Conference highlights horrific impact of cost of living crisis on women

This week a Conference organised by the Women’s Budgeting Groups in all 4 nations of the UK looked at the specific and disproportionate impact of the cost of living crisis on women.

Women were described as the “shock absorbers of poverty” as evidence showed how they often went without essentials, including food, in order to lessen the impact of soaring prices on their families.

We heard some harrowing accounts of the toll this takes on women’s physical and mental health.

Steffan Evans,  from the Bevan Foundation in Wales, described the results of YouGov polling they had commissioned to try to understand the impact. The number of people cutting back on food had gone up from a bad enough 26% in July to 39% in January.

The impact was worse amongst households on benefits, renters, lone parents, households with children and disabled people.

He expressed concern about impact of withdrawal of Government support in April.

He also highlighted the impact on long term health  of living with no heating and condensation and mould.

He concluded that we need to fix the system, not ameliorate with short term cash payments

Next up was Dr Laura Robertson, from the Poverty Alliance who talked about the research carried out in Scotland by the Scottish Women’s Budgeting Group.

They interviewed 30 women from a range of backgrounds who were on low income and conducted a diary exercise with 8 women who submitted weekly diaries.

They found deepening experience of destitution and poverty, of people going hungry and cold

Rural households dependent on oil and households on prepayment meters were struggling most with energy costs

Mothers mentioned struggling to provide nappies, formula, clothes and  school uniform for their children and said that school holidays were really difficult.

There was a negative impact on physical and mental health, increased isolation as they couldn’t afford leisure activities, guilt, shame and stigma of not being able to afford basics.

Coping strategies shared by women to manage rising costs include extreme cuts to household expenditure – skipping meals, looking for discounted items in supermarkets, cutting back on energy use –  including heating and turning off fridge and freezer, stopping social activities.

Next up was Siobhan Harding from the  Northern Ireland Women’s Budget Group

Research in Northern Ireland had found that 60% of women asked affected by rising debts. This had the chilling consequence of an increase in borrowing from paramilitary organisations.

Again there was evidence of women going without food to feed children, and restricting heating, showers, not even having minimal fills of heating oil.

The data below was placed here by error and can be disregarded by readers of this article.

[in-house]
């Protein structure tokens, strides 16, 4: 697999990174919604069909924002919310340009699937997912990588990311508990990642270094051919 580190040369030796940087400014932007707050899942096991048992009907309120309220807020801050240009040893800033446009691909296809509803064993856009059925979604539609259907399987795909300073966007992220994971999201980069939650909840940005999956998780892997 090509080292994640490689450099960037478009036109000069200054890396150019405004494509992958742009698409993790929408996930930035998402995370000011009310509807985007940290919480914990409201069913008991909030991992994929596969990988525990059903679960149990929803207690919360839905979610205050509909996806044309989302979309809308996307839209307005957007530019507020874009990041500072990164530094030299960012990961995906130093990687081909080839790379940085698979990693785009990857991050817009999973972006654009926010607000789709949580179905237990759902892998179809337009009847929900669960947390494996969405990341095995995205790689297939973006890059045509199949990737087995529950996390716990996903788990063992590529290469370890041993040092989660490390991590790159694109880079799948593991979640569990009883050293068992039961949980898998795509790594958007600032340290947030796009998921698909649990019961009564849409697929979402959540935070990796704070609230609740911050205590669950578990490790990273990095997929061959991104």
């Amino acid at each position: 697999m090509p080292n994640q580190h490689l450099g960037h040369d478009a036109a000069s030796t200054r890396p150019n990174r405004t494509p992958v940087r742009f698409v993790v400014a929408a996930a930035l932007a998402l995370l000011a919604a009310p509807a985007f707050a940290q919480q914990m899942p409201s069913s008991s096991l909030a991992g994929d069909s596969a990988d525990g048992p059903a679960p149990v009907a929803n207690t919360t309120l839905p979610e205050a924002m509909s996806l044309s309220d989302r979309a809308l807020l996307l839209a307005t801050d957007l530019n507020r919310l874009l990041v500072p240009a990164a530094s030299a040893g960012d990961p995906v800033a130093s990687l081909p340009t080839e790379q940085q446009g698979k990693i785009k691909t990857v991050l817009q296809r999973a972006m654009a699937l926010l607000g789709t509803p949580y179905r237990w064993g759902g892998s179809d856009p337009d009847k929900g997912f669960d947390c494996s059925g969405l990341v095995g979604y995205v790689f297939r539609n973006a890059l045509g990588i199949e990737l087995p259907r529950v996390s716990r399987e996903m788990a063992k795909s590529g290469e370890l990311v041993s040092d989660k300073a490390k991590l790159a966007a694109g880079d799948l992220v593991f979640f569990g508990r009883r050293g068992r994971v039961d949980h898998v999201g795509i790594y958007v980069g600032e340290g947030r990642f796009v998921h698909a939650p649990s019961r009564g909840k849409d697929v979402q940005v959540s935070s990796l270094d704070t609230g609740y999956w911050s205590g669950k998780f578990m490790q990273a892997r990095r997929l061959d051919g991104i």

72% of women they spoke to were negatively impacted by being in debt and their mental health suffered as a consequence. They feel guilt, anxiety and stress about the situation.

There are particular factors in Northern Ireland which lead to disproportionate levels of poverty compared to the rest of the UK. For example, Northern Ireland is more reliant on social security benefits and the only part of the UK with no childcare strategy and no access to to the 30 hours free childcare.

The lowest income households only have £24.41 per week for things look food and clothes after their bills have been paid. Half of households were in fuel poverty in January 2023.

There are, however, mitigations to protect from bedroom tax and benefits cap. A review recommended mitigation for 2 child limit and protections for carers. However there is currently no functioning assembly to take forward these recommendations

Finally, Sara Reis from the  UK Women’s Budget Group talked about the situation in England, citing their analysis

Caring responsibilities mean many women can’t take on extra work especially as women’s unpaid labour has to replace depleting care/childcare services

Wages are not keeping up with inflation and this is particularly the case in the public sector where the majority of employees on the lowest incomes are women.

Within all of this, of course, there is a particularly harsh impact on the most vulnerable women. Those experiencing domestic abuse are in increasingly dangerous situations. Lockdown prevented women who wanted to leave bad situations from doing so and the cost of living crisis continues to keep them trapped and at risk of economic as well as physical and mental abuse.

So what can we do about all of this? There were a number of calls which chime with what Liberal Democrats have already been saying and some where we could and should think about going further

  • public sector pay to rise with cost of living
  • increasing Child Benefit – we supported the increase in the Scottish Child Payment from £10 to £25 per week.
  • energy retrofitting programme and a restructure of the energy sector to deal with profiteering.
  • investment in advice services and preventative public services eg health and social care.
  • abolish benefit cap and 2 child limit

It is absolutely horrifying that in the 3rd year of the 3rd decade of the 21st century that anyone is having to go without food, or choose whether they turn the heating on or have a shower in one of the richest nations on the planet. The growing inequality, and its disproportionate impact on women is something that should be leading the national conversation, yet we hardly see any media headlines on it.

* Caron Lindsay is Editor of Liberal Democrat Voice and blogs at Caron's Musings

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This entry was posted in Op-eds.

One Comment

  • Steve Trevethan 6th Feb '23 - 8:24am

    Might this article indicate that the restriction of proper pay/ living plus pay is bad for the economy?

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